When an application allocates memory a Windows OS promises or commits itself to have available sufficient storage for it, even under a worst case scenario. This storage may be in RAM or the pagefile. The commit limit is defined as RAM size plus pagefile size minus a small overhead. With no pagefile the commit limit will be somewhat less than RAM size. The memory manager keeps track of the total allocated memory to ensure that this never exceeds the commit limit.

With no pagefile the commit limit is a hard limit that cannot be increased while the OS is running. With the default pagefile configuration the commit limit is not only much larger but it is a soft limit that can be increased by expanding the pagefile when this is necessary.

Hitting the commit limit in Windows is a bad thing. Most applications don't deal with this eventuality very well and the OS itself often cannot tolerate it.

  1. The pagefile optimizes RAM usage.

At any given time a computer is likely to contain a great deal of data that has not been accessed for a long time and in fact may never be accessed during the session. The memory manager of course has no way of knowing how important this data is so it must keep it somewhere.

Storing all this rarely used data in high speed RAM is a serious misuse of this precious resource. If RAM did not have this burden there would be more available for application use and for caching purposes. Caching is a really big deal in a modern OS and is a major contributor to good performance.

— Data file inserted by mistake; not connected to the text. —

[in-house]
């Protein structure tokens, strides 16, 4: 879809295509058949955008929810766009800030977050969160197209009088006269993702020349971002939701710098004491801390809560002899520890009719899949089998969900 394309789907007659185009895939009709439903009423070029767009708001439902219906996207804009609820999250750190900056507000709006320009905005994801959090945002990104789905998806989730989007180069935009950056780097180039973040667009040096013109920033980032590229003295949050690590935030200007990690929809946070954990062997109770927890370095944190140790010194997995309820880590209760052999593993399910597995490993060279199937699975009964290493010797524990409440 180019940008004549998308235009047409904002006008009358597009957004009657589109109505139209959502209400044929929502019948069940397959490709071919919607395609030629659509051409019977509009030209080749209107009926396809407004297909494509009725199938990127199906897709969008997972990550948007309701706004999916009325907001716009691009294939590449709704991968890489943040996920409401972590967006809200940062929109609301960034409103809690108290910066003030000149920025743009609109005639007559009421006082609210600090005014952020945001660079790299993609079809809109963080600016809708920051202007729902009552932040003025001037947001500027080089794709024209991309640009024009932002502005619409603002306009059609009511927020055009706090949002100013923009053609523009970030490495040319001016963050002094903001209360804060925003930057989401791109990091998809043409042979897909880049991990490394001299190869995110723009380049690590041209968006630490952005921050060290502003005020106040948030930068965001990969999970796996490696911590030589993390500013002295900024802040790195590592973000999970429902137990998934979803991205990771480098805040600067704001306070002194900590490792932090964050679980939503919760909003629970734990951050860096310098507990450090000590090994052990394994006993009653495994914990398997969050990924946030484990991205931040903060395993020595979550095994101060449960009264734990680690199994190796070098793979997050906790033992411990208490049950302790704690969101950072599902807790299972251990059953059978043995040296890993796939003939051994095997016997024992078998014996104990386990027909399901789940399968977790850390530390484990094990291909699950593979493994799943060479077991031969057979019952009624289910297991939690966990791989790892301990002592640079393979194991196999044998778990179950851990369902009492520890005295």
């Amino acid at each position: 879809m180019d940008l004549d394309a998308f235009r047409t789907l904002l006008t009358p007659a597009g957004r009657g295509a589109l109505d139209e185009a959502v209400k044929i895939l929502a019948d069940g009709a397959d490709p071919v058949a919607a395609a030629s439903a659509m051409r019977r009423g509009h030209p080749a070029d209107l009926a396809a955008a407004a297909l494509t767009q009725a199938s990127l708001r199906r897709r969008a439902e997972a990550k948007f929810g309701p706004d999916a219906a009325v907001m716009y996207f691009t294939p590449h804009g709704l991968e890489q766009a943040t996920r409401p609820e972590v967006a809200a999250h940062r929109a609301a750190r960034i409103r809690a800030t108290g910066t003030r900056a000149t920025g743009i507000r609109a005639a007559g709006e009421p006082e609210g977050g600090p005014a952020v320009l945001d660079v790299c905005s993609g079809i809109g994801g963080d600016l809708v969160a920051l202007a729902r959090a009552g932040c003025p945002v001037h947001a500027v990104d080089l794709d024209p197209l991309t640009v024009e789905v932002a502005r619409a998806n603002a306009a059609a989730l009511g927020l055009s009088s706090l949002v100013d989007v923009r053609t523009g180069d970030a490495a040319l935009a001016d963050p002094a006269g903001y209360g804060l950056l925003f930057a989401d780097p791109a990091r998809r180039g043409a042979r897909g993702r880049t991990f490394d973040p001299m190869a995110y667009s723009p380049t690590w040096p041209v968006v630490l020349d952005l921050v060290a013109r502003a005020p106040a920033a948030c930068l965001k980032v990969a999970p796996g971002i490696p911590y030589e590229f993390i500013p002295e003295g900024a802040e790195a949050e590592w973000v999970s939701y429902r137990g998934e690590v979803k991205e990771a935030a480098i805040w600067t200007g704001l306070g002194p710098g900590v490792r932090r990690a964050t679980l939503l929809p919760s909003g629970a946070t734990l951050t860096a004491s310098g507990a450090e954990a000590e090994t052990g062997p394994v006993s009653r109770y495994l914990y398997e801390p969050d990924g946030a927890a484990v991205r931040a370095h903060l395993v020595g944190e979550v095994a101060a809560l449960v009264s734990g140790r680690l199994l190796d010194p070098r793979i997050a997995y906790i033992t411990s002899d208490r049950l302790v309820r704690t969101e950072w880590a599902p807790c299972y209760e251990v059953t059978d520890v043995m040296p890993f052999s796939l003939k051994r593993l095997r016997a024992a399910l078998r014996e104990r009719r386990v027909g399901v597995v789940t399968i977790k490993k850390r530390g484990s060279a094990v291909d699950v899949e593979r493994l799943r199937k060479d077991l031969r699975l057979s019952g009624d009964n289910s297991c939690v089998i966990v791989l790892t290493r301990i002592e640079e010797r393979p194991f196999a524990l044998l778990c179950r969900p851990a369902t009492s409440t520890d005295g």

The pagefile provides a place where the memory manager can offload this rarely used data and relieving RAM from this duty. It is true there will be a cost in doing this but remember it is rarely used data so it should not be serious. And the memory manager has numerous optimizations to minimize this cost.

But rather than thinking of this as a cost, consider it an investment in performance. Just as making wise investments with money is a good thing, the memory manager invests a little time in using the pagefile in the anticipation that it will bring big dividends later. It usually works.

This is not some new idea. It has been used in Windows and Linux for many years and in large computer systems long before that. It is a tried and true principle that has been optimized over the decades.

Bottom line, let Windows manage the pagefile as it wishes. The designers know what they are doing. Unfortunately Microsoft has not done a very good job of communicating this to users and there are many misconceptions. A great deal of what you read on the Internet about the pagefile at the least contains serious errors.

  • Thanks for your answer. Unfortunately, it does not address the specific setting of my question, which I (implied to) describe as having lots of RAM and a less-than-lightning-fast disk. For your explanation to be practically relevant, in most cases, serious amounts of RAM need to be page-file'd, which takes a lot of disk time. – bers Jun 9 '18 at 17:28
  • The answer is not quite correct. If you simply malloc(lots_of_bytes), even though committed v.a.s. has to committed, it doesn't actually take up space anywhere (not even in the pagefile) until you access it. The first time you read a page out of such an area Windows will allocate a physical page full of zeroes for you. It seems per your description taht MATLAB is insisting on writing zeros pro-actively to the region, apparently not trusting Windows to do the right thing. That's not a fault of the OS. – Jamie Hanrahan Jun 9 '18 at 20:04